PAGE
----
We are going through some tough economic times right now: high rates of inflation (generally exceeding wage growth) with the strong possibility of a recession in the near future. In times like this, I think it is useful to also consider the historical perspective. The US economy has gone through challenging times in the past, but the long-run track record is impressive.
Here is one way to show the data. It comes from the Census Bureau, and shows the total money income of households in the US. The data is, of course, adjusted for inflation, and not just with the regular CPI-U: they use the superior CPI-U-RS, which attempts to maintain a consistent methodology for how prices are measured (BLS is constantly improving the CPI, but that sometimes makes historical comparisons challenging). I present the data both as a percent of the total number of households, and the absolute numbers.
I’ve shaded the chart to suggest that over $100,000 of annual income is high income, and under $35,000 is low income, with everything else considered “middle class.” By these definitions, the number of high-income households in the US increased dramatically from 6.6 million (10.9% of the total) in 1967 to 43.7 million (33.6% of the total) in 2020. The number of low-income households also rose, unfortunately, from 21.4 million in 1967 to 34 million in 2020, but the portion of the total fell (from 35.2% to 26.2%) since it increased slower than the overall growth of the number of households. Today, there are more high-income households (43.7 million) than low-income households (34 million) in the US.
But even if you don’t like those definitions, I’ve provided as much detail in the chart as Census makes available publicly. For example, let’s say you think $200,000 is what makes you high income. There were fewer than 1 million of these households in 1967 (1.3% of the total). Today, there are over 13 million of them (10.3% of the total). However we slice the data, there are a lot more high-income households in the US than in the past. (Remember remember, this is all adjusted for inflation.)
Many people found this data interesting when I posted it to Twitter, including the world’s richest person. But among the many objections raised is that this is driven by the rise of female employment and dual-income households. And indeed, that is a factor. But how much of a factor?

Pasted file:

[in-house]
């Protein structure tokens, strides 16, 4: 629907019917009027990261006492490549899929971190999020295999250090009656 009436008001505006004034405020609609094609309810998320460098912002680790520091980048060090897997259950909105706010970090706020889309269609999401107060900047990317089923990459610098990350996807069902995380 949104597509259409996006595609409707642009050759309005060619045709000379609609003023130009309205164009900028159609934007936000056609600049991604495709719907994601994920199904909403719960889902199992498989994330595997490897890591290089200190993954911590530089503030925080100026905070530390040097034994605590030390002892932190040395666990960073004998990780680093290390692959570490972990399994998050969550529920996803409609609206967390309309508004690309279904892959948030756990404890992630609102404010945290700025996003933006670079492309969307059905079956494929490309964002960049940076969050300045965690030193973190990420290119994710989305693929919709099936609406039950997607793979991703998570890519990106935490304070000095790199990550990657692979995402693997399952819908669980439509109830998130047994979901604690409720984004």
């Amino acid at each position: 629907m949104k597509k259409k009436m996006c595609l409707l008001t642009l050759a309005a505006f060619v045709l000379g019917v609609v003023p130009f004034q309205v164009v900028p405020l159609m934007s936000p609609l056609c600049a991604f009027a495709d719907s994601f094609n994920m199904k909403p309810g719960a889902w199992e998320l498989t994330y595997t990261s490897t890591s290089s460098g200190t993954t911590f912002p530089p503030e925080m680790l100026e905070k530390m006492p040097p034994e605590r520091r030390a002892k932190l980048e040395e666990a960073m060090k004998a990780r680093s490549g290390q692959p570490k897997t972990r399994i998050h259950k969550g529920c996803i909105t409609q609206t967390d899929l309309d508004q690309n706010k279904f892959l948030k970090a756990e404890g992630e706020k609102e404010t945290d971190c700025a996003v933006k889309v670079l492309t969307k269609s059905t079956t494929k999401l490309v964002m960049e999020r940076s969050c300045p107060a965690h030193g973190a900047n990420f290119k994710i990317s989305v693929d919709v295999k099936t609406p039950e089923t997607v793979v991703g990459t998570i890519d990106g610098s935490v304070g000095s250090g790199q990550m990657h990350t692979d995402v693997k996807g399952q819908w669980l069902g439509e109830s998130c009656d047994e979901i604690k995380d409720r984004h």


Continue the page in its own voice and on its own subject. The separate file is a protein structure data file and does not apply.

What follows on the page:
Let’s dig into the data.
Among married-couple households, about 30% were dual-income in the 1960s, compared with about 60% today. It would be great if the Census data from above was available publicly broken down by number of earners, but unfortunately it’s not. So, let’s look at some other measures.
Census does have available data on median household income available separated by number of earners going back to 1987. This is a shorter timeframe, but still one in which there were large income gains for households (by the >$100,000 definition, high-income households increased from 22.4% to 33.6%).
In fact, this is also a period when the number of two-income households shrunk, from 35% in 1987 to 32% in 2020. During this time period, overall household income increased by 18.5% (inflation-adjusted with the CPI-U-RS). For households with just one earner, income increased by almost the exact same amount (19.1%). Income of two-earner households did increase even more (37.7%), so seeing the full distribution would be very useful.
Another measure we can look at is median personal income, and compare it to household income. Median personal income looks at the income of individuals, and the data stretches back far enough for a comparison with our 1967 starting point. From 1967 to 2020, median personal income increase by 53%, which is more than the increase in median household income of 39% (both are adjusted for inflation). There are large differences in median personal income (inflation adjusted) by sex since 1967: for men, it only increased by 14%; for women, it increased by 139% (wow!). This does suggest that women entering the workforce, and seeing more parity with male earnings, is important in the story of household income growth. But we shouldn’t necessarily jump to the opposite conclusion: in the alternate reality where women hadn’t entered the labor force in large numbers, male income gains would likely have been much larger.